Louisville committed 18 turnovers that led to 18 Texas Tech points. The Cards shot just 22 percent for the game and made just 3 of 18 three-pointers. They were outbound 45-29. In two games in Maui, they have now led for less than 2 1/2 minutes. That is the mathematics of defeat.

And here’s the problem. Losing can dominate a culture once it sets in. You can’t get very far creating a new culture if you’re losing. Players lose faith in you. They get discouraged. They are free-lance. They quit. Negativity spreads like wildfire. It feeds on itself.

Payne, and I know he doesn’t want to do this, because I heard him talk about it before the season, is hoping not to opt for easy expedients just for the sake of winning early. And yet, he needs to win early — or at least to stop losing so much so soon and in such stunning ways.

Nothing good is served by losing games on national television and having the entire college basketball world talk about how bad you are. That in itself can have a chilling effect on recruiting.

Louisville’s coaches are going to have to shelve whatever philosophy is prevailing now and come up with a way to compete. Install some sets. Get the right players the ball in the right places. Shorten up the game. Muck up the game. Change defenses and eat up time. Win ugly, but win.

This isn’t Norman Dale being stubborn to break players down. This is trying to win a game so that players feel good about things to take the next step, and the next one. Until you can find Jimmy Chitwood in the transfer portal or something.

A couple more things. Everybody knew that Louisville was going to struggle this season. But they shouldn’t be struggling this much. They’re bad, but not this bad. Suggesting that they be given better tools to compete is not caving in to expedience. It’s acknowledging the human need not to get one’s tail kicked every night.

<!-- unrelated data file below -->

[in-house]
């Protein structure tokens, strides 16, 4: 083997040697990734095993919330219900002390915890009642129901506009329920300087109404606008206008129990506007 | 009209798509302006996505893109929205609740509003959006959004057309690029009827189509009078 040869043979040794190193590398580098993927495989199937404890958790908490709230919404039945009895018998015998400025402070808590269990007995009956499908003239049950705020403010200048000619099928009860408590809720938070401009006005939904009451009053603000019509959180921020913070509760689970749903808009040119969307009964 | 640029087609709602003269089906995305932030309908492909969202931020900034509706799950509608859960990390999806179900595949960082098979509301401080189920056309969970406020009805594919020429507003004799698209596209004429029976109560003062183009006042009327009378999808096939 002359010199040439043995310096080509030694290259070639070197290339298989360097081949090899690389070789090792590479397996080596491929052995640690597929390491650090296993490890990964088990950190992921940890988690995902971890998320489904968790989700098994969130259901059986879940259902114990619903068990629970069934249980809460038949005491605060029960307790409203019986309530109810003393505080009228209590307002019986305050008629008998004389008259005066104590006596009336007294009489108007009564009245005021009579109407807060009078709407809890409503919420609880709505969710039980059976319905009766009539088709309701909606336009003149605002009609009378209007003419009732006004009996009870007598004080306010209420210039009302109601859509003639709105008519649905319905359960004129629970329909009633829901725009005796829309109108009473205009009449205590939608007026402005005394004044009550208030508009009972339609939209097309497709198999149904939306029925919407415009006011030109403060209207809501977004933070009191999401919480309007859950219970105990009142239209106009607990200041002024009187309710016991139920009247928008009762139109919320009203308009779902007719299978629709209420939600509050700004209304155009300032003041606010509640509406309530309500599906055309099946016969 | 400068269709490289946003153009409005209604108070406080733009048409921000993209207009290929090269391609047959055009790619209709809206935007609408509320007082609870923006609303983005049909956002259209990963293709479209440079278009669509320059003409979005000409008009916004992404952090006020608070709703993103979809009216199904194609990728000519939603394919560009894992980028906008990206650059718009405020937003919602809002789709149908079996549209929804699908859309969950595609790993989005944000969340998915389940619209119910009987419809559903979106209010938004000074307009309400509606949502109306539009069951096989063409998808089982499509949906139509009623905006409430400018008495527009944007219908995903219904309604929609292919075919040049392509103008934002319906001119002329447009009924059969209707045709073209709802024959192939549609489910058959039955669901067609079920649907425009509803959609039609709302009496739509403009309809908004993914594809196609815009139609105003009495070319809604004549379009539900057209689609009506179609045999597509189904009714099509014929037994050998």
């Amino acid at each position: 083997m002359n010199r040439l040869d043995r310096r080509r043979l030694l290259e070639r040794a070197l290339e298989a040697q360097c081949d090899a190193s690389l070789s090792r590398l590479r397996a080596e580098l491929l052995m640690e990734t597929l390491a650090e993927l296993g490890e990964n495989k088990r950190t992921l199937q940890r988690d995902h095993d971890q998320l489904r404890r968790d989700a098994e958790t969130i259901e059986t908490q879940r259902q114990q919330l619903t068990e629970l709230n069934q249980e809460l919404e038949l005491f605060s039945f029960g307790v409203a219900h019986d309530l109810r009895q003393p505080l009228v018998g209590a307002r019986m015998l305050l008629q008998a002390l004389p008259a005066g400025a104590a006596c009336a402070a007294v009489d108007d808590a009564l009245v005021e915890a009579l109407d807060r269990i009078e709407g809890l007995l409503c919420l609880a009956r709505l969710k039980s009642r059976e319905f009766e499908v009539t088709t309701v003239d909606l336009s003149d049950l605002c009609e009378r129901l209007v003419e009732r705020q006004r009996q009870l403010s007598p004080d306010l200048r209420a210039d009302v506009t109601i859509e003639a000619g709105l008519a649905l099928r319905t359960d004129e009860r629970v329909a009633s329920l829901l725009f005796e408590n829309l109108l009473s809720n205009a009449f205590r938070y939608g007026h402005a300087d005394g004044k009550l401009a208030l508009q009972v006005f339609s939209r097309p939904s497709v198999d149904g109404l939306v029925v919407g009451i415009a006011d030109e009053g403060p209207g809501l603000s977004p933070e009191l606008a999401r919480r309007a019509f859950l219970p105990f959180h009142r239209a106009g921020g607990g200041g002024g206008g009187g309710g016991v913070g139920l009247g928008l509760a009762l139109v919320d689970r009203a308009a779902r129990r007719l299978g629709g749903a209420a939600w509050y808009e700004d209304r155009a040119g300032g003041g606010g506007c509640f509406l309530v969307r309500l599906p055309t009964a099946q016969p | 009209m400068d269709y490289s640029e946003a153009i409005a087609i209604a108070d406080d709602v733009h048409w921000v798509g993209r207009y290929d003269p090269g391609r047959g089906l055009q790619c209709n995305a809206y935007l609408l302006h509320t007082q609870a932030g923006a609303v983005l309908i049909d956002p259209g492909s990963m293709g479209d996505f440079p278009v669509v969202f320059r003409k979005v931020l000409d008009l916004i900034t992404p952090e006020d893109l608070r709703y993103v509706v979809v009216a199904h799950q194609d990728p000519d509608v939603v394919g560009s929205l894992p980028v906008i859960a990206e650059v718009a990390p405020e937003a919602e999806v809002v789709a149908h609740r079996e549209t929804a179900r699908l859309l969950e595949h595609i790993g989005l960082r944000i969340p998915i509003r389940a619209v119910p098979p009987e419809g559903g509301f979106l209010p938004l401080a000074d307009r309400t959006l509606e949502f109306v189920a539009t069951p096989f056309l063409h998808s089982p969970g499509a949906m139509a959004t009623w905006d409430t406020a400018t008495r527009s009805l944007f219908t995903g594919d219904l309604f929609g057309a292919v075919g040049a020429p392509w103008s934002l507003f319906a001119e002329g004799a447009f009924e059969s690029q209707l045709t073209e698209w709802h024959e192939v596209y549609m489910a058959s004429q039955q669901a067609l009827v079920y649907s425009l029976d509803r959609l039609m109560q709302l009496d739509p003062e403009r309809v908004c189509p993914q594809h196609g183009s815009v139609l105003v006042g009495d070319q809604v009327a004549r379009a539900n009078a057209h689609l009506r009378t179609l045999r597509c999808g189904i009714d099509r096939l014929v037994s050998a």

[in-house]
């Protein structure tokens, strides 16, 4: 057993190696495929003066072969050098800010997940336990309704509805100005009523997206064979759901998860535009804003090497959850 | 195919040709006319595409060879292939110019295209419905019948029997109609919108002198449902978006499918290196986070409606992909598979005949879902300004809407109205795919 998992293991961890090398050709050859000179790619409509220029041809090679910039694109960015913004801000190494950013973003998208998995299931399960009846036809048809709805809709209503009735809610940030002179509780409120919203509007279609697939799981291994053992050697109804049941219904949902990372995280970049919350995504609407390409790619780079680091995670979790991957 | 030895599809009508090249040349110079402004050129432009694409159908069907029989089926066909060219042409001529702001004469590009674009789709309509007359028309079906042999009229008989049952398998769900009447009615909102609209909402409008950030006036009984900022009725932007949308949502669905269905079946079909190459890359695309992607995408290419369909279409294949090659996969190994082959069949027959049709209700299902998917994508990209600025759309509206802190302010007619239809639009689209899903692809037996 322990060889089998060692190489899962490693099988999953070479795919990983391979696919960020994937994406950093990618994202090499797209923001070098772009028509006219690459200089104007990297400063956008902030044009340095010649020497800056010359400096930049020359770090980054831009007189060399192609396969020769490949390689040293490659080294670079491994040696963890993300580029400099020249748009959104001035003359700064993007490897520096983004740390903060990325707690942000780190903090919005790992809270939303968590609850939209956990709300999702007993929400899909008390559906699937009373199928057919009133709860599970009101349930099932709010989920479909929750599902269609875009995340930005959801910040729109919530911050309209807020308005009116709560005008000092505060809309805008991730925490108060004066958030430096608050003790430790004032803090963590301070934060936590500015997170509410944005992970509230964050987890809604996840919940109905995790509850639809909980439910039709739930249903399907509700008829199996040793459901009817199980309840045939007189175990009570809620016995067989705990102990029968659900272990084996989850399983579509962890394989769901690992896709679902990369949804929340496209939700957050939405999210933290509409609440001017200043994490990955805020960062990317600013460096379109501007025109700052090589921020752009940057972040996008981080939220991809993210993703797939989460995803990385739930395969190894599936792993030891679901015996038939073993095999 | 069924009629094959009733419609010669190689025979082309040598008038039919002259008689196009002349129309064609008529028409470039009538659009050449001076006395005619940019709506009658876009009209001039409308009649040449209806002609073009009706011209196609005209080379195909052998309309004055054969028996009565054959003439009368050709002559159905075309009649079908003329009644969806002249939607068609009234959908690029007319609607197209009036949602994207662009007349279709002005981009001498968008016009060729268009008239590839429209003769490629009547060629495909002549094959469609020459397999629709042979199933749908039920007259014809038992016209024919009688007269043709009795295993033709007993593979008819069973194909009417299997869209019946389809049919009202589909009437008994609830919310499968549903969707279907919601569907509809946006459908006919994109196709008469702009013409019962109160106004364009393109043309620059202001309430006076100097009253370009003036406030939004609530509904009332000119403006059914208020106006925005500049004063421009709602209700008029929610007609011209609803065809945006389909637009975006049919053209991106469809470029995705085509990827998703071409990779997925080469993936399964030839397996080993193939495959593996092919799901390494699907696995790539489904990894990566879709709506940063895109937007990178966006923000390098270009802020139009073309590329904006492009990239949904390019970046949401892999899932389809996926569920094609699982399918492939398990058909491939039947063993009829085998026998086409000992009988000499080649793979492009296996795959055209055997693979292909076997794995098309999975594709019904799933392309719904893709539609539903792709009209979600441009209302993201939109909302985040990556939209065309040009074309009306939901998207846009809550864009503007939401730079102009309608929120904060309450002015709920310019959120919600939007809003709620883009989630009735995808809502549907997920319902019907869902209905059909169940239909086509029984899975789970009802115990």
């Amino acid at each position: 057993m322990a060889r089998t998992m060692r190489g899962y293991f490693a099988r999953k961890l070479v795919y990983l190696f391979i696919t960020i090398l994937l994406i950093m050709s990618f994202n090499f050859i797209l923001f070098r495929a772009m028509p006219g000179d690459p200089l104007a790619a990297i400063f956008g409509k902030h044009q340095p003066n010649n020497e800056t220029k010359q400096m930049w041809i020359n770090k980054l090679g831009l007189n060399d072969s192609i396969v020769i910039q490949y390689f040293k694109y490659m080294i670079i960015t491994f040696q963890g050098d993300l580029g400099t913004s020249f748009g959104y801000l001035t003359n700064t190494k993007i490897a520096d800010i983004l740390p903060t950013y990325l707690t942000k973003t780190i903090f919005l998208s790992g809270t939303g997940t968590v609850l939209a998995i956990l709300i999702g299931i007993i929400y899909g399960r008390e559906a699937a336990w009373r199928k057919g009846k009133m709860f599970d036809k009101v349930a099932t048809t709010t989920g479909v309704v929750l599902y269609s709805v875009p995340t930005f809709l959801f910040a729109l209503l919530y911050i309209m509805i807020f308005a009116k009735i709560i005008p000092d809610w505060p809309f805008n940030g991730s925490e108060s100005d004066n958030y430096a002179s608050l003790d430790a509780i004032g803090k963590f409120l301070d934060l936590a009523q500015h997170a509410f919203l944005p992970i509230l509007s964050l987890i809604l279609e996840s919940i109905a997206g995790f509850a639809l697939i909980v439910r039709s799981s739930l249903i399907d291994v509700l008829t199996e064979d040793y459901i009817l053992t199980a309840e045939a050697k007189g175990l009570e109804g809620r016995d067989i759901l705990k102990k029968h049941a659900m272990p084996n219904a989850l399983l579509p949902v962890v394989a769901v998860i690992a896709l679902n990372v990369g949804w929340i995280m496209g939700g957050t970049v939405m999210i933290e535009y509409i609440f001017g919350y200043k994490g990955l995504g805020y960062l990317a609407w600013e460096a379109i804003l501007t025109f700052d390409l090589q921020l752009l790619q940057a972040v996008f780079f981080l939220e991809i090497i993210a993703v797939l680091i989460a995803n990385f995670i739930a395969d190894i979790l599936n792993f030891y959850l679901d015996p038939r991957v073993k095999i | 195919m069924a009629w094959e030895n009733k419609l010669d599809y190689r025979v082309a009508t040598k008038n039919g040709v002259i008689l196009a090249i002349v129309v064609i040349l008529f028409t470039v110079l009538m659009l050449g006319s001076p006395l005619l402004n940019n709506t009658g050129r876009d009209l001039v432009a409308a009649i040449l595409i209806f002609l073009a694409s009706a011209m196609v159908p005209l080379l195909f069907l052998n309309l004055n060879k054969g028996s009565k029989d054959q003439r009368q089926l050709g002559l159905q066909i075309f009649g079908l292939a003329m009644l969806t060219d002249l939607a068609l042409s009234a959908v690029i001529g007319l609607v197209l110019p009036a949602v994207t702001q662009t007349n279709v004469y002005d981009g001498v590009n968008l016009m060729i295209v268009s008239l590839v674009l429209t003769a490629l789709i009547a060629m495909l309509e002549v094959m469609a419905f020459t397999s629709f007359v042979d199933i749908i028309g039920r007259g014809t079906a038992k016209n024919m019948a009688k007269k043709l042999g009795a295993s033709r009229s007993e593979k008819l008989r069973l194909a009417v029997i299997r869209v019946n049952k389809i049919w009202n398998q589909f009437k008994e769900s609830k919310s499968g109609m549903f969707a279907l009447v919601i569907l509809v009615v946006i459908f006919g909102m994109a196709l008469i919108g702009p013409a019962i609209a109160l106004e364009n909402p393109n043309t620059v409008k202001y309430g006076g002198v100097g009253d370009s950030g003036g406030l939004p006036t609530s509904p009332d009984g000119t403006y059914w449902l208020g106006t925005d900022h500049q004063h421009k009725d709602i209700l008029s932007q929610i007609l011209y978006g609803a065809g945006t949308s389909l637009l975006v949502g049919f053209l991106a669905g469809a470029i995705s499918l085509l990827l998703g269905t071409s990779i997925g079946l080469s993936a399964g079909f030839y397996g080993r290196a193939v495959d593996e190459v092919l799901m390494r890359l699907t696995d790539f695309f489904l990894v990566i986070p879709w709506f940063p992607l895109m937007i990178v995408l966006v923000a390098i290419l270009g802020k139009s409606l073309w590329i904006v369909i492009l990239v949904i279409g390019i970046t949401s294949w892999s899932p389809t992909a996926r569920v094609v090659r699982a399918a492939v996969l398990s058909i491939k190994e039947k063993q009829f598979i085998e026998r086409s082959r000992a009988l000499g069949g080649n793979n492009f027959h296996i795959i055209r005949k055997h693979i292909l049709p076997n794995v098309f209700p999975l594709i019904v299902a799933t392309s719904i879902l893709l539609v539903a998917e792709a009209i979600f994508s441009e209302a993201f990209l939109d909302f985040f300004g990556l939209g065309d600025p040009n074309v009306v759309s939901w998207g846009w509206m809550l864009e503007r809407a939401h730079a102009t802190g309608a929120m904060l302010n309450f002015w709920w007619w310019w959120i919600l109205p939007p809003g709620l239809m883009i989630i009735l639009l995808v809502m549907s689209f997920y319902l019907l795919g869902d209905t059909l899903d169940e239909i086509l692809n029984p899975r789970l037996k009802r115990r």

Second, what you’re seeing on the court, it’s not necessarily what Payne is teaching. These coaches know basketball and know good basketball. They know fundamental basketball. But for whatever reason, it isn’t hitting home with this group of players.

We’re approaching the point when the reason doesn’t matter anymore to most fans. In fact, we’re probably already there.

The fact of the matter is, getting players to listen to an instruction and put it into action is as much a part of coaching as anything else.

I hate this for everybody. For Payne. For those players who have been through a lot. And for fans who are angry at everybody. There will be better days. If only because they can’t get much worse.

In the meantime, expect Payne to remain calm and positive. And that’s no small thing in this world, in his situation.

“I’m not changing,” he told Valvano. “I’m not discouraged. I would like for us to fight harder and fight longer, but I’m encouraged by guys still willing to, you know, not just give up. They still got after it and fought all the way through the end, even the guys at the very end of the game. They fought. We’ve just got to do it consistently for 40 minutes.”